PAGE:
Earth is having a bad acid trip, study finds

Oct 03, 2011 By Russell McLendon

Earth may be overdosing on acid - not the "turn on, tune in, drop out" kind, but the "kill fish, kill coral, kill crops" kind. And it's shaping up to be a very bad trip.

The problem isn't just or , either: pH levels are plummeting all over the planet, according to a new study by the U.S. Geological Survey and the University of Virginia. The origin of all this acidity, the researchers report, is humanity's growing use of natural resources such as coal, metal ores and nitrogen.

Scientists have long known that certain chemicals can acidify soil and water when released en masse into the environment; and contribute to acid rain, for example, while carbon dioxide is widely blamed for causing ocean acidification.

In their new study, though, the USGS and UVA researchers report that a worldwide acid wash is now being fueled by a variety of human activities, namely "the mining and burning of coal, the mining and smelting of metal ores, and the use of ." This is dramatically reducing pH levels not just in soil and , they report, but also in streams, rivers, lakes and even the air.

Each of these activities contributes to rising acidity in its own way, the study's authors explain. Much of the from coal burning are absorbed by , for instance, producing carbonic acid that wreaks havoc with . SO2 from both coal burning and metal smelting leads to acid rain, which in turn acidifies soil and freshwater and can directly kill plants. Drainage from also boosts acidity in soil, freshwater and groundwater, while nitrogen added to farmland can reduce soil pH over time, limiting its ability to sustain crops.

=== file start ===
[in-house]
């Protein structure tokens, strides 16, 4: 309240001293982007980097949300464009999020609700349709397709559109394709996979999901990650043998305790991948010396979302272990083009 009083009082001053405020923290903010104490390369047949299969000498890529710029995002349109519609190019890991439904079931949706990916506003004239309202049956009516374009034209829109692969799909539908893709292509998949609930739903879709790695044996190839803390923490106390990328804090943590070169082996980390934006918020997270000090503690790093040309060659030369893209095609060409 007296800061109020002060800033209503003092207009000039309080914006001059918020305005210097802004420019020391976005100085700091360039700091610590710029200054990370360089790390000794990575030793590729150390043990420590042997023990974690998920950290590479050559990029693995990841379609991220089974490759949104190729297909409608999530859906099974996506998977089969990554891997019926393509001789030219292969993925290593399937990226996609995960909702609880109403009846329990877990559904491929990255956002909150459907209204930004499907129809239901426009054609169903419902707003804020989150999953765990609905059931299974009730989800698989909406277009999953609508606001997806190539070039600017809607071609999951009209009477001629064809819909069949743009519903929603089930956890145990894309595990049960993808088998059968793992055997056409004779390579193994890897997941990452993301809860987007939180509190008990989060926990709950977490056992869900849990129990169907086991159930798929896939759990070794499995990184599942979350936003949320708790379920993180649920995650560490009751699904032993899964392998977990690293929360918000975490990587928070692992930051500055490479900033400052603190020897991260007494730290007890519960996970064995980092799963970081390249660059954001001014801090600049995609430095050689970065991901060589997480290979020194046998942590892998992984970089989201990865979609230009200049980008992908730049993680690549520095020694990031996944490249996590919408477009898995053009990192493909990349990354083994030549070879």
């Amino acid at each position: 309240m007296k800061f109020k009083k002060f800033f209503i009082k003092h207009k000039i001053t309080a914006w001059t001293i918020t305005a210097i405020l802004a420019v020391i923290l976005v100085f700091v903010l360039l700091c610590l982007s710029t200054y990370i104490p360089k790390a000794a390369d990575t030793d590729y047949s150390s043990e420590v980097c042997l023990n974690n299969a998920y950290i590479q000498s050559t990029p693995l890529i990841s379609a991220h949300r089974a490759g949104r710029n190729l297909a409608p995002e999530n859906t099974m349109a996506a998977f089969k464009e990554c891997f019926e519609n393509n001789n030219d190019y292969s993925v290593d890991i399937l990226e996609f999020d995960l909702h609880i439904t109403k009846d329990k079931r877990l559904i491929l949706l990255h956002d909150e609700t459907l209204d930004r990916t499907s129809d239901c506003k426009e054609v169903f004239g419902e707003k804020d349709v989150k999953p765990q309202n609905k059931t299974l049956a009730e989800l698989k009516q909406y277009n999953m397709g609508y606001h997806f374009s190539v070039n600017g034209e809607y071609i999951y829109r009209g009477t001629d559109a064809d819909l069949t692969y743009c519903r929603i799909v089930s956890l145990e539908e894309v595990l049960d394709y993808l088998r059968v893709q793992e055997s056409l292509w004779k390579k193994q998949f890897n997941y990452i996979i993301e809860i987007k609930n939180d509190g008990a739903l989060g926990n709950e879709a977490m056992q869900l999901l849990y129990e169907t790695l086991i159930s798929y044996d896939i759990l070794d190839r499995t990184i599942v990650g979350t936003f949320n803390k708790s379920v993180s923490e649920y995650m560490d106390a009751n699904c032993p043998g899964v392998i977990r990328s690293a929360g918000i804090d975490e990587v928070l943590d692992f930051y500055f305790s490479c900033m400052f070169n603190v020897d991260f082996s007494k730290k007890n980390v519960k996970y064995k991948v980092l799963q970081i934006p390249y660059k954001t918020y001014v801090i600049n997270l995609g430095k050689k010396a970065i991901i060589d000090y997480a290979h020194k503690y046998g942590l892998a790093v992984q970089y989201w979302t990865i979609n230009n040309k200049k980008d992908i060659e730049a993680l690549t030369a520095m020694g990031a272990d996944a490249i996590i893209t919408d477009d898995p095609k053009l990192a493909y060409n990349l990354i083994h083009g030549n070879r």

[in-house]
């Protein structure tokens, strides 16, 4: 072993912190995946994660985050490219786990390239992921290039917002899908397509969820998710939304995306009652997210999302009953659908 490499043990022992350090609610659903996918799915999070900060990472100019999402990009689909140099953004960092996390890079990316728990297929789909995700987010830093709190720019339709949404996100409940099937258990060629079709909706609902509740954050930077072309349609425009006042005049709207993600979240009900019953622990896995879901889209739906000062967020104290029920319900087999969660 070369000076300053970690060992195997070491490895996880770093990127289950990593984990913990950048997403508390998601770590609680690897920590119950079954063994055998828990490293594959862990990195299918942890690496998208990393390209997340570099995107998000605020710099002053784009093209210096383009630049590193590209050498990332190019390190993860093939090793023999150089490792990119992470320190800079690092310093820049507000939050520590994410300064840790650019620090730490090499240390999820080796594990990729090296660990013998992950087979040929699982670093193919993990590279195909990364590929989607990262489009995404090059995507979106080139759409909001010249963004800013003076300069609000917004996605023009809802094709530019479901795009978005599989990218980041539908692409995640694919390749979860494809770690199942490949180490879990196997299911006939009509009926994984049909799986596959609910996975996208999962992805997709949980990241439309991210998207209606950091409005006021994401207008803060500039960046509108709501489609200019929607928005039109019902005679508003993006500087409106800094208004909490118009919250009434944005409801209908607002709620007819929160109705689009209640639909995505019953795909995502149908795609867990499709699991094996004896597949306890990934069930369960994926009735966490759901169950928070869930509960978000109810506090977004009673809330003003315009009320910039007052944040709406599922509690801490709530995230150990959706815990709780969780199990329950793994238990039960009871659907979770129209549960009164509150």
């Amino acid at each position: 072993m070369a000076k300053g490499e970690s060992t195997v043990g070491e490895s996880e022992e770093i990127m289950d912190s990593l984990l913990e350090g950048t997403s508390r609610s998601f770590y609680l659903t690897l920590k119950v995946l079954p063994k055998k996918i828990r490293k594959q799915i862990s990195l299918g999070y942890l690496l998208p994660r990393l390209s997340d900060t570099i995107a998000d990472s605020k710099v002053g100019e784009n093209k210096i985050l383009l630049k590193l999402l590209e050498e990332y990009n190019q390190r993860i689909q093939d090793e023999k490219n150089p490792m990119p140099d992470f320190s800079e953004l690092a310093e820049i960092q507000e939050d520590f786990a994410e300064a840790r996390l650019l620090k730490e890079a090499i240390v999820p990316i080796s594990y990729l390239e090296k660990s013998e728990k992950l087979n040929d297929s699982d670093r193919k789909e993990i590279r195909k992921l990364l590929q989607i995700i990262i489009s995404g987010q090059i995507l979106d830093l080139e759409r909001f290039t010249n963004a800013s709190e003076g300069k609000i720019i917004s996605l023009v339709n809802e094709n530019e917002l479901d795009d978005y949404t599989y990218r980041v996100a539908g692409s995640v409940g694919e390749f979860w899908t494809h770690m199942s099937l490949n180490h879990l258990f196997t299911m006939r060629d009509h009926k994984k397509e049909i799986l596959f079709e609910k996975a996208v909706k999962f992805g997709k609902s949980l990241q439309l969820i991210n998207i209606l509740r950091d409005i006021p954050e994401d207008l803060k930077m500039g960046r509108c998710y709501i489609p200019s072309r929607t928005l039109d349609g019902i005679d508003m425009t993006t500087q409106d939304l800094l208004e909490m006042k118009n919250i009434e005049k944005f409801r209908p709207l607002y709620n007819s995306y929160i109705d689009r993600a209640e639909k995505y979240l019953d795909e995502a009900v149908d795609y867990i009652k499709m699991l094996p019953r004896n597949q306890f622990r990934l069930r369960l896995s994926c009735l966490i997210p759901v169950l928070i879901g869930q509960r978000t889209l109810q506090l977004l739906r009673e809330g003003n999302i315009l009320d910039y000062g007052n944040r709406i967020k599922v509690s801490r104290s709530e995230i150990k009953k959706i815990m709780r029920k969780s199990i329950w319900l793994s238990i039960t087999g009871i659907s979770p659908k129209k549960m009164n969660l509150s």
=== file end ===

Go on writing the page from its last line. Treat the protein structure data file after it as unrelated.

In a recent press release, USGS scientist and project leader Karen Rice calls the study the first of its kind, and says it can help other scientists and policy makers tackle the planet's acid problem. "We believe this study is the first attempt to assess all of the major human activities that are making Earth more acidic," she says. "We hope others will use this as a starting point for making scientific and management progress to preserve the atmosphere, waters and soils that support human life."

The U.S. and other developed nations took steps years ago to address acid rain, the researchers point out, and environmental regulations have also improved mining and smelting practices. But acidic runoff remains an issue in many areas where intensive mining takes place, even in wealthy countries, and ocean acidification from CO2 is a growing global issue. Plus, as UVA geochemist Janet Herman explains, fast-developing nations in Asia, Africa and South America are actually expanding their reliance on coal, metals, nitrogen and other acidifying resources.

"The low of streams in coal regions of the eastern United States were a major environmental concern 50 years ago," Herman says in the press release. "Changes in mining practices as well as shifting location of production brought about improvements in water quality in Appalachia. In contrast, exploitation of coal has grown in China, where the same environmental protections are not in place."

The researchers created a set of world maps showing coal use, nutrient consumption, copper production and metal smelting on a country-by-country basis, and then factored in things like population forecasts, technological development and regulatory trends. This let them predict, for example, how rapid population growth in some African countries will likely drive up the use of nitrogen fertilizers to grow more food - thus acidifying soil and freshwater in places that haven't faced such issues before.